August 11, 2021

Women in Radiology Spotlight: Q&A With Mara M. Kunst, MD

Interview by Diana Murcia Salazar, MD, Abdominal Imaging Fellow at Beth Israel Deaconess Medical Center

Mara M. Kunst, MDThe ACR RFS Women & Diversity Subcommittee recognizes and highlights the value of women in radiology and leadership. The Women in Radiology Q&A series highlights some of the incredible women who have positively impacted radiology.

Mara M. Kunst, MD, is the section head of neuroradiology at Lahey Hospital and Medical Center, and an active member of the ACR Quality and Safety Council. She completed radiology residency at the Beth Israel Deaconess Medical Center, and neuroradiology fellowship at the Massachusetts General Hospital. Prior to joining Lahey, she was a managing partner and director of neuroimaging in private practice.

Who do you look up to and why?
On a daily basis, I get inspired by colleagues who go above and beyond at work and at home, while maintaining a positive attitude. I’m lucky to be working with several of these.

What brings you joy?
My family brings me the most joy. My husband and I balance the increasing demands of full-time careers with the needs of our children. Many days, this feels insurmountable, but seeing our children begin to thrive and appreciating the way we work together and support each other, produces more joy than I could have ever imagined.

What initiative are you most passionate about?
On the clinical front, I am most interested in stroke imaging and artificial intelligence. As an administrator, I've become passionate about Just Culture and Peer Learning as a means to drive personal and section-wide quality improvement while decreasing burnout.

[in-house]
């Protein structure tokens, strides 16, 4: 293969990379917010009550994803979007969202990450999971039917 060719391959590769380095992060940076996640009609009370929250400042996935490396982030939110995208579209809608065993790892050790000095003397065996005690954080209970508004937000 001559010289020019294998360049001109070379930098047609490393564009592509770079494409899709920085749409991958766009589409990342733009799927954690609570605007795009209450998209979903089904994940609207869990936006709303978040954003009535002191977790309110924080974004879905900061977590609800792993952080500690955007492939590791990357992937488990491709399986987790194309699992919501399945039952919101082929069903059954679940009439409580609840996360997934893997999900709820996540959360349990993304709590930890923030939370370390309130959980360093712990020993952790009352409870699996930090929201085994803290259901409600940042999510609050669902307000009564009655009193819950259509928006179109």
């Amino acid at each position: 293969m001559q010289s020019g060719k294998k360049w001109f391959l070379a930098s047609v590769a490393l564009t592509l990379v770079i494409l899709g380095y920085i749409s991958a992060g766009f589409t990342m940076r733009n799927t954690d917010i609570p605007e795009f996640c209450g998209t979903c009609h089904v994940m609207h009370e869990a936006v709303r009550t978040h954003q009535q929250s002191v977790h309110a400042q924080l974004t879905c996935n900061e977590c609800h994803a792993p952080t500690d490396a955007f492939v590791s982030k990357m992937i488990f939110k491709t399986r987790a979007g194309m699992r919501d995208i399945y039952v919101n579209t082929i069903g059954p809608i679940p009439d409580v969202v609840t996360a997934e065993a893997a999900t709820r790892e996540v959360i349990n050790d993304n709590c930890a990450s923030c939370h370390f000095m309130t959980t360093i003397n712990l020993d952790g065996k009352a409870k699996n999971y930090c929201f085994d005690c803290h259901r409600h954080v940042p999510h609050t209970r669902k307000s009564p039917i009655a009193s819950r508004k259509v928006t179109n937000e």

As an educator, I'm passionate about medical student and resident education and was honored to receive the "Most Valuable Attending Award" from the Lahey Residents in 2018. Recently, this interest has extended to teaching residents in underserved areas. Through an organization called RAD-AID, we are providing weekly remote interpretation assistance and education to residents in Guyana, giving them access to subspecialty education and expertise.

Which personal characteristic has been the most important for your success in radiology?
First and foremost, I have a deep appreciation for the field of neuroradiology. As section head, I aim to be honest, practical, transparent and fair. I try never to lose sight of the fact that we all work best when we feel valued and supported. I don't shy away from mistakes I've made, but rather try to meet them head-on to prevent myself and others from repeating them.

What has been the biggest challenge you have faced as a woman in radiology?
In truth, I’ve never seen being a woman in radiology as a challenge. I‘ve been equally supported and promoted by male and female colleagues, and try to do the same for my colleagues and trainees. Persisting and not dwelling on the differences, I believe, has allowed me to be an effective leader and educator.

What advice would you give to trainees that want to be successful women in radiology?
Engage with clinicians to learn about the role of imaging in their decision making and to demonstrate our value and expertise. Seek out technologists, nurses and PACS administrators to learn what they do; only then can you effectively communicate to improve your practice. Women that can actively engage in this capacity have the best chance to be successful and inspire others.